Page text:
Are advisors finally catching a break? In some courthouses, it seems they are indeed.
In recent rulings, courts appear to be reevaluating their thinking on departing advisors who transport client assets to new firms — and looking askance at claims by major Wall Street firms that these advisors have done them “irreparable harm.” That’s part of the legal standard that courts require to issue a TRO that prevents a transitioning advisor from contacting their clients.
If the courts continue down this path, many of the noxious disputes between advisors and their former employers that have blackened the reputation of the entire industry could become a relic of the past.
Consider two recent cases. In one, a judge in a suburb of Lansing, Michigan denied the claim of JPMorgan that a departing Chase bank advisor who took about $25 million of a $146 million book with him over to Ameriprise had done the firm “irreparable harm.” In fact, Judge Janet Neff dismissed one of the bank’s legal arguments as “almost laughable”. She also expressed her skepticism that a bank broker in a small branch could cause irreparable harm to a financial powerhouse like JPMorgan. The company is of course, the largest bank in the country with approximately $2.6 trillion in assets.
Another judge based in Florida was unconvinced by Wells Fargo’s request for a TRO against two advisors managing about $300 million and who had jumped to RBC Wealth Management. He characterized a TRO as an “extreme remedy.”
It looks like the bar is being raised for courts to permit the use of this contentious tactic. This is a far cry from Wall Street’s bad old days when major brokerage firms routinely employed this tactic. Wirehouse attorneys on retainer and journalists looking for juicy stories were the main beneficiaries of these ugly disputes. Late Friday afternoon was typically the witching hour. Litigating firms clearly put their own interests ahead of their clients who became just the saps caught in the middle of an acrimonious dispute. Fortunately in 2004, Smith Barney, Merrill Lynch and UBS declared a truce and the Protocol for Broker Recruiting was born. Since then, more than 1,900 firms have signed on.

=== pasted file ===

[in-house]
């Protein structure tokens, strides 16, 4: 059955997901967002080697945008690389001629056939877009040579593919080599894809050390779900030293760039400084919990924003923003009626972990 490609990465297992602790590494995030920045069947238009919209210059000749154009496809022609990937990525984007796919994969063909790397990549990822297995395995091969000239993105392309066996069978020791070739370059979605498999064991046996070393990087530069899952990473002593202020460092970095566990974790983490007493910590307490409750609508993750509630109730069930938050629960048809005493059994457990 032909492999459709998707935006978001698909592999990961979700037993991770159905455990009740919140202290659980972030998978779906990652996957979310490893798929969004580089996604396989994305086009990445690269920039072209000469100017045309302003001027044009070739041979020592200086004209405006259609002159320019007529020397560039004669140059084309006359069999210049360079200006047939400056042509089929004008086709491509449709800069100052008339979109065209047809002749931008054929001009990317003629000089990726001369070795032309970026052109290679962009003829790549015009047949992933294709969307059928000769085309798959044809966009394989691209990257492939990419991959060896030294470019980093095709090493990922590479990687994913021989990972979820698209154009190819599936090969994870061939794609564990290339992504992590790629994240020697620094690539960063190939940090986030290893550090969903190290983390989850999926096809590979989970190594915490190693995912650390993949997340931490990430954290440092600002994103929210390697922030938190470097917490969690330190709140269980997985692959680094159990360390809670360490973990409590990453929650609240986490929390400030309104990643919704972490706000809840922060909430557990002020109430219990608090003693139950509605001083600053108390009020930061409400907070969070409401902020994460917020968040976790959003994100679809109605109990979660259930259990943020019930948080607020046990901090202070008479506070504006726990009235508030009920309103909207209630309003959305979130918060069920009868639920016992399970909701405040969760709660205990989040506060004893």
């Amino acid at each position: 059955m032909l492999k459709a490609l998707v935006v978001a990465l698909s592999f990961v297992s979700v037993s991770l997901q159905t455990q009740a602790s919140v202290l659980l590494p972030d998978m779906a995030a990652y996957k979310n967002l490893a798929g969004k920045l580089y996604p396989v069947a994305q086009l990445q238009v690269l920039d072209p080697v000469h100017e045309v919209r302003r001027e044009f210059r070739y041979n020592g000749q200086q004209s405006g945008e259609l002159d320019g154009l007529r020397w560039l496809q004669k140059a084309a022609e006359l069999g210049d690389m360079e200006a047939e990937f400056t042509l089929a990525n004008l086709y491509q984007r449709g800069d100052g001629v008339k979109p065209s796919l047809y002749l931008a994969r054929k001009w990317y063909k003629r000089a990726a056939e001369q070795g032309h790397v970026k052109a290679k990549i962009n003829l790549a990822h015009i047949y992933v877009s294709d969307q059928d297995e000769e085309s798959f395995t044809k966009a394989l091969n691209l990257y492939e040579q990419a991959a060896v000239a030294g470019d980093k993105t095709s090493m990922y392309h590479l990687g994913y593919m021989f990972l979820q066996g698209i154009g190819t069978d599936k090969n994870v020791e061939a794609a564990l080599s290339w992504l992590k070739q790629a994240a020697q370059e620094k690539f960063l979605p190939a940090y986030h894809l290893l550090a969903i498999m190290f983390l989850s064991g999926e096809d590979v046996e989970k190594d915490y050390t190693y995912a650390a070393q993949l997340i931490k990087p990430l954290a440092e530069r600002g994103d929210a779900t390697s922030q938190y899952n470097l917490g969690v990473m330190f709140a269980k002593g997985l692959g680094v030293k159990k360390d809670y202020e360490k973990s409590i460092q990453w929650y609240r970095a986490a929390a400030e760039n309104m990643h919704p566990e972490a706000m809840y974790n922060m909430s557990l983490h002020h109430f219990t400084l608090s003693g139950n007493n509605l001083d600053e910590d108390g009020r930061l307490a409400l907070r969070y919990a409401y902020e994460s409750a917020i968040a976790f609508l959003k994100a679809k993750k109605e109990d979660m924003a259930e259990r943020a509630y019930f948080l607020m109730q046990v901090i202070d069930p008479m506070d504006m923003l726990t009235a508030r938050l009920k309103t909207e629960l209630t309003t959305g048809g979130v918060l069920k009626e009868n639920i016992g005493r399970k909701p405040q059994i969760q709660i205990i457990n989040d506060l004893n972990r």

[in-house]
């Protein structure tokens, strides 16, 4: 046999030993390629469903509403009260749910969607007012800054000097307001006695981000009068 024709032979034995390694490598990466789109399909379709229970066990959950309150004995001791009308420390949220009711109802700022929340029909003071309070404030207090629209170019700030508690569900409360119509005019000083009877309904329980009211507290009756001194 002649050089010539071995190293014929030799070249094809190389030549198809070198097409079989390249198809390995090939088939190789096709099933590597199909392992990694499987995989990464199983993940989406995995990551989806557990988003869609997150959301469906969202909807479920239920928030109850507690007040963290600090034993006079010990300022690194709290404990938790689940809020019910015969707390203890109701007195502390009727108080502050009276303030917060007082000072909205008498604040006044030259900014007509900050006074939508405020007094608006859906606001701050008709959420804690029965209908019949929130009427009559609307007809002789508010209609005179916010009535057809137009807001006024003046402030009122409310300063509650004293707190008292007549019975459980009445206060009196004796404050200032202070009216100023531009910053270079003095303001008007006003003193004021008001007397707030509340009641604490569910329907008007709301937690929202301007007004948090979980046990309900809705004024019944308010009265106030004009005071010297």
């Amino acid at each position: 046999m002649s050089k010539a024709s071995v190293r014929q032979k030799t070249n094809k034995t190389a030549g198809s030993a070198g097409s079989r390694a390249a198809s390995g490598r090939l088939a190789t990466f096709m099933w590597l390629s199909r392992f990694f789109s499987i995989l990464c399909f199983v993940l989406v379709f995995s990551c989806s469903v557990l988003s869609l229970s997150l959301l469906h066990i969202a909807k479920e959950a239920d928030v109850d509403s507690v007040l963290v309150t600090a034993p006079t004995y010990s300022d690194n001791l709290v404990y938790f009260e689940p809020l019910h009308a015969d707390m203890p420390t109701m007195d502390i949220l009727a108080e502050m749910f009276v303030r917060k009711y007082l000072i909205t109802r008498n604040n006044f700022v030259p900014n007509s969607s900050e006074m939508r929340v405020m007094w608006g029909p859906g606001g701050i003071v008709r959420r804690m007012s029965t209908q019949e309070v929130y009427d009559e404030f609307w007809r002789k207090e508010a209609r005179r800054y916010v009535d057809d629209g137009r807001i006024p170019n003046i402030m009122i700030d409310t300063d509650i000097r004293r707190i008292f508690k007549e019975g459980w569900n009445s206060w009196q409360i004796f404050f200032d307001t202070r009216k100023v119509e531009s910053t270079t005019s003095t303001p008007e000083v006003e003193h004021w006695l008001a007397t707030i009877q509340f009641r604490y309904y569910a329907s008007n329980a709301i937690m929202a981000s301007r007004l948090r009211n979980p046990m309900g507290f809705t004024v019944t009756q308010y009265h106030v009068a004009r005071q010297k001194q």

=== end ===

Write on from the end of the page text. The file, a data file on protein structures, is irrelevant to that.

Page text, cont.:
Hopefully the courts will remain on this path. A kinder and gentler Wall Street does more than help advisors transition easily. First and foremost, it’s part of affirming the rights of investors to have their choice of advisor and firm respected — and not circumvented with underhanded tactics. It’s also worth remembering that wirehouses don’t operate in a vacuum. They are vying with independent advisors, private banks, family offices and even some asset managers to win the business of high-net-worth clients.
In order to be successful, they must have an unblemished, sterling image. Legal brawls with departing advisors don’t exactly enhance their stature among investors. Clients resent being caught in the middle and are often upset about a perceived legal attack on an advisor that they value and esteem.
Some firms seem to have gotten the memo. Morgan Stanley hasn’t filed TRO request in a federal court since September 2019, according to news reports.
Of course, even if courts restrict the use of TROs, advisors must remember that this isn’t a license to become lax about ensuring that their move is properly planned and executed. Even at a protocol member firm, talking to clients in advance and taking firm materials can still land you in legal hot water. It’s imperative for advisors to get solid guidance from the prospective hiring firm’s legal department and transition team so that they don’t give their old firm any opening to come after them.